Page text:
Flash back: The original scene in The Man Who Shot Liberty Valance that later replays as a recounted enactment

by Michael Frierson

John Ford presents the shooting of Liberty Valance twice in The Man Who Shot Liberty Valance. Ransom “Ranse” Stoddard (James Stewart), a lawyer raised and educated in the East, comes to Shinbone in the Western territories to set up a law office. He competes with the rancher Tom Doniphon (John Wayne) for the attention of Hallie (Vera Miles), and ultimately brings law and order to the town by killing a local thug who terrorizes the town -- Liberty Valence (Lee Marvin) -- or so he thinks. In the first presentation of the scene, we see the action from Stoddard's point of view, which suggests he has killed Valance, a remarkable feat given Valance's skill with a gun. It's only when Doniphon (John Wayne) takes Stoddard aside later and tells him that he didn't kill Valance that we see the "true" presentation of killing, where Doniphon shoots him from the alley nearby. This version of the scene becomes the basis for comparison to the enactment that comes in flashback later as Doniphon recounts the event, and Ford cuts to show it from the his point of view.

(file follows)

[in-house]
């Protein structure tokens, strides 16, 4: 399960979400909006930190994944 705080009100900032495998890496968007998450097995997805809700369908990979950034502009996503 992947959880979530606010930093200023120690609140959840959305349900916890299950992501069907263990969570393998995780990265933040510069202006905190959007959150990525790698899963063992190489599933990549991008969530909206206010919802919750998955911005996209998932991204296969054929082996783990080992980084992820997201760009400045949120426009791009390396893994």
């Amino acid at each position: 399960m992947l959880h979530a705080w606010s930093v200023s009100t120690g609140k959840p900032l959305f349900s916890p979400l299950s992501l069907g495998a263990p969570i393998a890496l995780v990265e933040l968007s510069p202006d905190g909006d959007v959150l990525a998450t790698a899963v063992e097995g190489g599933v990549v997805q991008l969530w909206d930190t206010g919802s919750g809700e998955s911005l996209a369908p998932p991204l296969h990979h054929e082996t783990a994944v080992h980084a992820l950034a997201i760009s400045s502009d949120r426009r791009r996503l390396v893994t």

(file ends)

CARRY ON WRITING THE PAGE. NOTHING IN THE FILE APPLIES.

Other media by this contributor

BATTLESTAR GALACTICA's final episode features an example of surprise memory, where previously seen scenes shock viewers via flashback

Being surprised by something you already know but may have forgotten is a distinct pleasure of serial storytelling.

from Battlestar Galactica season 4 (2009)
Creator: Sci-Fi
Posted by Jason Mittell